With lower international food and fuel prices, and prudent monetary policy, inflation slowed in the region, growing at an annual rate of 6.3% in 2013, compared with 10.7% a year ago. Some countries, such as Ghana and Malawi, have seen an uptick in inflation because of depreciating currencies. Remittances to the region grew 6.2% to $32 billion in 2013, exceeding the record of $30 billion reached in 2011. These inflows, combined with lower food prices, boosted household real incomes and spending.

Tourism also grew notably in 2013, helping to support the balance of payments of many countries in the region. According to the UN World Tourism Organisation, international tourist arrivals in Sub-Saharan Africa grew by 5.2% in 2013, reaching a record 36 million, up from 34 million in 2012, contributing to government revenue, private incomes
and jobs.

“High-quality university programs in Africa, particularly in areas such as the applied sciences, technology, and engineering, could dramatically increase the region’s competitiveness, productivity and growth,” says Makhtar Diop, the World Bank Group’s Vice President for Africa. “Strategic reforms are needed to expand young people’s access to science-based education at both the country and the regional level, and to ensure that they graduate with cutting-edge knowledge that is relevant and meets the needs of private sector employers.”

Diop further notes that a number of African countries are now routinely among the world’s fastest-growing countries as a result of sound macroeconomic reforms in recent years and the fact that the rest of the world has steadily updated its reality of the continent as a high opportunity region for trade, investment, business, science and technology, and tourism. “Poor physical infrastructure will, however, continue to limit the region’s growth potential. Significantly more infrastructure spending is needed in most countries in the region if they are to achieve a lasting transformation of their economies.”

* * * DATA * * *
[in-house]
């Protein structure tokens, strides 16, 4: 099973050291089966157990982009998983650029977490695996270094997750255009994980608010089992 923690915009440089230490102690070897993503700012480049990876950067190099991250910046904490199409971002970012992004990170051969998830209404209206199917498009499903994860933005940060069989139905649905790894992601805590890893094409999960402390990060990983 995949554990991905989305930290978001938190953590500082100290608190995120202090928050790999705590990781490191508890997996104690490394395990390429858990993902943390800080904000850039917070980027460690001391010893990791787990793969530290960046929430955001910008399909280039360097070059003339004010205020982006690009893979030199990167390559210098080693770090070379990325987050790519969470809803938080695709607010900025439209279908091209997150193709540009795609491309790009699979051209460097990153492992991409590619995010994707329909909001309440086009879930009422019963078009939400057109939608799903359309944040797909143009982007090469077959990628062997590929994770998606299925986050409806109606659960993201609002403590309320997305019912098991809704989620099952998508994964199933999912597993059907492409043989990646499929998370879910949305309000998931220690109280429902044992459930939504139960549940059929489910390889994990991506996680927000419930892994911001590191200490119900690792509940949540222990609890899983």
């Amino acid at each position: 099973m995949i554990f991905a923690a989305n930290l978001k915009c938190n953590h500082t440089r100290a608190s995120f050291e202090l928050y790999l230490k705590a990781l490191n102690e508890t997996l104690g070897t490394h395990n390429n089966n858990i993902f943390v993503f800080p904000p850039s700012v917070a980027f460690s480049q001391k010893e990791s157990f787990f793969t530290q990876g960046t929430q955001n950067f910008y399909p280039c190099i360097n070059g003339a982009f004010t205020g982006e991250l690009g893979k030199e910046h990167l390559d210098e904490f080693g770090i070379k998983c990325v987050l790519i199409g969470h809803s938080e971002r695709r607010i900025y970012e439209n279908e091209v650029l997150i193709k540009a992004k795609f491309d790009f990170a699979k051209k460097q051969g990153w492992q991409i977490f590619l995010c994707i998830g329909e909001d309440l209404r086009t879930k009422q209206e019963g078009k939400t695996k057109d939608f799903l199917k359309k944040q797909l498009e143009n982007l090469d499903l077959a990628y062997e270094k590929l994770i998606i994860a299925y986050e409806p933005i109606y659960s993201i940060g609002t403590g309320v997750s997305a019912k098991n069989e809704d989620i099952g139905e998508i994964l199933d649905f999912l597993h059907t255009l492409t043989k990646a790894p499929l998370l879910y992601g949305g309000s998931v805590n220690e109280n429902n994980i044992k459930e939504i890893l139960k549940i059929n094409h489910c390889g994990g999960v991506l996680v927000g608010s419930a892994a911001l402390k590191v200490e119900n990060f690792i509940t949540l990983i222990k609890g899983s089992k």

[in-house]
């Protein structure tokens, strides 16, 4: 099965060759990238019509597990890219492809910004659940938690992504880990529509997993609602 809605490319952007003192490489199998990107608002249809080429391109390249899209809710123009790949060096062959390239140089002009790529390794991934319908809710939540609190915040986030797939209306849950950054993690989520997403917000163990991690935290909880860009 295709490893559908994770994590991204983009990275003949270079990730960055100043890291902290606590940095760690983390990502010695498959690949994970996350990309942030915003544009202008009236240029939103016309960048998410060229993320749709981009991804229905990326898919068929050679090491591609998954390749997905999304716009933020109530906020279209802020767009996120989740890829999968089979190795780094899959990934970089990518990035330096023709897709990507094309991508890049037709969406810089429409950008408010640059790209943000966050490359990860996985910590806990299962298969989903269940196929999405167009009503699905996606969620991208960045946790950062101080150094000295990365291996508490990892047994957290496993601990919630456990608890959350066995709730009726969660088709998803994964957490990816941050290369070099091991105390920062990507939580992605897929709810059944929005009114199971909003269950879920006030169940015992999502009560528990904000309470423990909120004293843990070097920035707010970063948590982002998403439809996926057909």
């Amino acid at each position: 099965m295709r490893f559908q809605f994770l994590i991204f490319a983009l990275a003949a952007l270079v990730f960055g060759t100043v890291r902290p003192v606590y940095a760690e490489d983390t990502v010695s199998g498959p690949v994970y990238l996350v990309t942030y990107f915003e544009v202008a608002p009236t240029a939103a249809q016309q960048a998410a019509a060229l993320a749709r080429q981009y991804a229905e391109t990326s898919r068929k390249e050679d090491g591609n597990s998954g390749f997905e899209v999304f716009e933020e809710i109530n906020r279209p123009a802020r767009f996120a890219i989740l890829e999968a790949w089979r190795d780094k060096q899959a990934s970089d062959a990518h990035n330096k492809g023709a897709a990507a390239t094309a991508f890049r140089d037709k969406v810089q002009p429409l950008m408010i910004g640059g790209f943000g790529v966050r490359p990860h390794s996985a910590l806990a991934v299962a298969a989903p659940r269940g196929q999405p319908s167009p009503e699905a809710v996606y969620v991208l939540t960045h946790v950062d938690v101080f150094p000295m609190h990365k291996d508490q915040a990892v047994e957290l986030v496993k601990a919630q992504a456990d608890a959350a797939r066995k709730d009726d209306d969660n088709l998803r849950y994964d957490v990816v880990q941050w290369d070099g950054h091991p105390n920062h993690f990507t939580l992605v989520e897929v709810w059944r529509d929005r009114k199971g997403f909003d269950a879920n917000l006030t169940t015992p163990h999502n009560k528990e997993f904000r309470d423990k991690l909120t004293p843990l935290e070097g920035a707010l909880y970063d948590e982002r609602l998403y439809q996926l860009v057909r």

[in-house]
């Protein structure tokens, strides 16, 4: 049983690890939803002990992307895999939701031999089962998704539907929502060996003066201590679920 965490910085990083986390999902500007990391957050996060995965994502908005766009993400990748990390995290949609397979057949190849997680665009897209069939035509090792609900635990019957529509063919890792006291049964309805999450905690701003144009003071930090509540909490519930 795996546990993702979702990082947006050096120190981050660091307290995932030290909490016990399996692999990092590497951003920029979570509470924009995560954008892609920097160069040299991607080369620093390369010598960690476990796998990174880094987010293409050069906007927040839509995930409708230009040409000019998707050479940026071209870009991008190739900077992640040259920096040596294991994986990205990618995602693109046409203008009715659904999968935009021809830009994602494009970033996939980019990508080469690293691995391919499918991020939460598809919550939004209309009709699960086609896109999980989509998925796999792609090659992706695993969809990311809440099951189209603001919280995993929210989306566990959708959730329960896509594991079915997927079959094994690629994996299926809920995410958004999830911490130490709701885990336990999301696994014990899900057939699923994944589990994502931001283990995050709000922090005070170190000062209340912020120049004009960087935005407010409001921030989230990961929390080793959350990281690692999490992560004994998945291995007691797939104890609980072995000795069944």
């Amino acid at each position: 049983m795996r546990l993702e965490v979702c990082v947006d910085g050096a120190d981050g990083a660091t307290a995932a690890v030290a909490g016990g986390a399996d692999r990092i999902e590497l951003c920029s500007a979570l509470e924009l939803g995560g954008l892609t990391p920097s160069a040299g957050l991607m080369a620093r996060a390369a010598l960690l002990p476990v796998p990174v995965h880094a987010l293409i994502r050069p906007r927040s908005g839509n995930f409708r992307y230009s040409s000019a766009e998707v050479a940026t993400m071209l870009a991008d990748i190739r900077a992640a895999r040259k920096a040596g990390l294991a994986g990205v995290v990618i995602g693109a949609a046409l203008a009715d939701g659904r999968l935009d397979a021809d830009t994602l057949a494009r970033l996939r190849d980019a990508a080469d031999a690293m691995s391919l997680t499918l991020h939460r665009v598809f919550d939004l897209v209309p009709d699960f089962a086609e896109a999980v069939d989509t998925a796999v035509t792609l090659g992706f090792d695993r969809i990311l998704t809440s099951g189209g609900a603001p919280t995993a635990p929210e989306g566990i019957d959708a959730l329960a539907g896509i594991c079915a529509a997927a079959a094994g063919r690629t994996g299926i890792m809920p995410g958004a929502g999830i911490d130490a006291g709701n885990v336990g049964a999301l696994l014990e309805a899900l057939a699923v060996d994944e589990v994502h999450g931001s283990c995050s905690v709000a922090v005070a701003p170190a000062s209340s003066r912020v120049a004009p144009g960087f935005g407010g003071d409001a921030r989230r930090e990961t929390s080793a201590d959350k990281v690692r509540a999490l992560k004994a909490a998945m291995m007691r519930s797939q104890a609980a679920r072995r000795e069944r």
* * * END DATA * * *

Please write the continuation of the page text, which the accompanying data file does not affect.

Africa’s Pulse says that the region’s infrastructure deficit is most acute in energy and roads and that across Africa, unreliable and expensive electricity supply and poor road conditions continue to impose high costs on business and intraregional trade.

FDI in China Rises 10.4%
FinanceForeign Direct Investment

FDI in China Rises 10.4%


FDI, which excludes investment in financial sectors, totalled US$19.31bn cumulatively in January and February, the commerce ministry said in a statement.

Separately, Chinese overseas investment in the two months fell 37.2% year-on-year to US$11.54bn, the ministry said, with investment to Hong Kong and the European Union leading the decline.

By far the greatest proportion of investment in China comes from a group of 10 Asian countries and regions including Hong Kong, Taiwan, Japan, Thailand and Singapore.

FDI from those economies rose 11.6% to US$16.94bn, the ministry said. US investors piled US$711m into the country during the period, up 43.3%.

“Investment from the 10 Asian countries and the US maintained relatively fast growth,” the ministry said in a statement.

Investment from the European Union declined 13.8% to US$1.05bn.

Of China’s outbound investment, 65.4% of the total, or US$7.55bn, went to Hong Kong, the Association of Southeast Asian Nations (ASEAN), the EU, Australia, the US, Russia and Japan.

But the amount being invested in Hong Kong, the EU and ASEAN declined 62.9%, 11.6% and 2.2%, respectively.

Investment in the US jumped 45.6%, while that to Australia gained 31%. Investment to Russia and Japan “at least doubled”, the ministry said, without providing amounts or specific percentage changes.

China’s total outstanding overseas investment as of the end of last month stood at US$537.2bn, the ministry said.

The figures come after foreign investment into China rebounded in 2013 to US$117.59bn as confidence in the country’s growth potential picked up.

It had declined the year before. Investment by China overseas also rose last year, hitting US$90.17bn, and officials said it could overtake the incoming total as early as this year.